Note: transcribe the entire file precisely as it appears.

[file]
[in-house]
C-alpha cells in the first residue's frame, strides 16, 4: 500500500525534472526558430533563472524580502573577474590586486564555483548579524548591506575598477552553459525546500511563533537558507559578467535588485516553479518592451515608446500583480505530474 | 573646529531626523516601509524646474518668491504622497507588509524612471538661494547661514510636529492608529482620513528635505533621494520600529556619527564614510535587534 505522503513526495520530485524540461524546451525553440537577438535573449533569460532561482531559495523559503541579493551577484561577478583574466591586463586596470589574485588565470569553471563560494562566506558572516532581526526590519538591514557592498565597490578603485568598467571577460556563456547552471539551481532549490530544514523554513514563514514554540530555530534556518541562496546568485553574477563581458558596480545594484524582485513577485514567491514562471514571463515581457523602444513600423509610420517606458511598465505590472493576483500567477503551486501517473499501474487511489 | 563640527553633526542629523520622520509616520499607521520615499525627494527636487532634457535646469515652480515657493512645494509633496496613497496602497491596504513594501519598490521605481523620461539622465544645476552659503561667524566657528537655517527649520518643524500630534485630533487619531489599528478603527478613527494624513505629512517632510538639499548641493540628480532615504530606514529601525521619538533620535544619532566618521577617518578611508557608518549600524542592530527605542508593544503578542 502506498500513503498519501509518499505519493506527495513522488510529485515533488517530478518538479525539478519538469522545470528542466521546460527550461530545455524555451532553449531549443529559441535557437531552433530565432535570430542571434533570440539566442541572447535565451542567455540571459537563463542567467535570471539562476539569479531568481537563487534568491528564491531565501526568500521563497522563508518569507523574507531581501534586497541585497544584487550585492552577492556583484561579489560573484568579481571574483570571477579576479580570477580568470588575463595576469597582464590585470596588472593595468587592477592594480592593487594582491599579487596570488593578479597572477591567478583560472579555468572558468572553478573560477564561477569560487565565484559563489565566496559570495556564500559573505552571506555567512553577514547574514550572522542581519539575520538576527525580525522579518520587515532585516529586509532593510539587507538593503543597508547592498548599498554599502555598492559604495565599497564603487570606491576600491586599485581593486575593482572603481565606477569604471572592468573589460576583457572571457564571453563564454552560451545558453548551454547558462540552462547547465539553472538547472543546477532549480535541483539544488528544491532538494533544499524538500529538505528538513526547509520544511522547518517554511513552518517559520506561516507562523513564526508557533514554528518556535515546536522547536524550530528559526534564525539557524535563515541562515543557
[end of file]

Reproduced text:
[in-house]
C-alpha cells in the first residue's frame, strides 16, 4: 500500500525534472526558430533563472524580502573577474590586486564555483548579524548591506575598477552553459525546500511563533537558507559578467535588485516553479518592451515608446500583480505530474 | 573646529531626523516601509524646474518668491504622497507588509524612471538661494547661514510636529492608529482620513528635505533621494520600529556619527564614510535587534 505522503513526495520530485524540461524546451525553440537577438535573449533569460532561482531559495523559503541579493551577484561577478583574466591586463586596470589574485588565470569553471563560494562566506558572516532581526526590519538591514557592498565597490578603485568598467571577460556563456547552471539551481532549490530544514523554513514563514514554540530555530534556518541562496546568485553574477563581458558596480545594484524582485513577485514567491514562471514571463515581457523602444513600423509610420517606458511598465505590472493576483500567477503551486501517473499501474487511489 | 563640527553633526542629523520622520509616520499607521520615499525627494527636487532634457535646469515652480515657493512645494509633496496613497496602497491596504513594501519598490521605481523620461539622465544645476552659503561667524566657528537655517527649520518643524500630534485630533487619531489599528478603527478613527494624513505629512517632510538639499548641493540628480532615504530606514529601525521619538533620535544619532566618521577617518578611508557608518549600524542592530527605542508593544503578542 502506498500513503498519501509518499505519493506527495513522488510529485515533488517530478518538479525539478519538469522545470528542466521546460527550461530545455524555451532553449531549443529559441535557437531552433530565432535570430542571434533570440539566442541572447535565451542567455540571459537563463542567467535570471539562476539569479531568481537563487534568491528564491531565501526568500521563497522563508518569507523574507531581501534586497541585497544584487550585492552577492556583484561579489560573484568579481571574483570571477579576479580570477580568470588575463595576469597582464590585470596588472593595468587592477592594480592593487594582491599579487596570488593578479597572477591567478583560472579555468572558468572553478573560477564561477569560487565565484559563489565566496559570495556564500559573505552571506555567512553577514547574514550572522542581519539575520538576527525580525522579518520587515532585516529586509532593510539587507538593503543597508547592498548599498554599502555598492559604495565599497564603487570606491576600491586599485581593486575593482572603481565606477569604471572592468573589460576583457572571457564571453563564454552560451545558453548551454547558462540552462547547465539553472538547472543546477532549480535541483539544488528544491532538494533544499524538500529538505528538513526547509520544511522547518517554511513552518517559520506561516507562523513564526508557533514554528518556535515546536522547536524550530528559526534564525539557524535563515541562515543557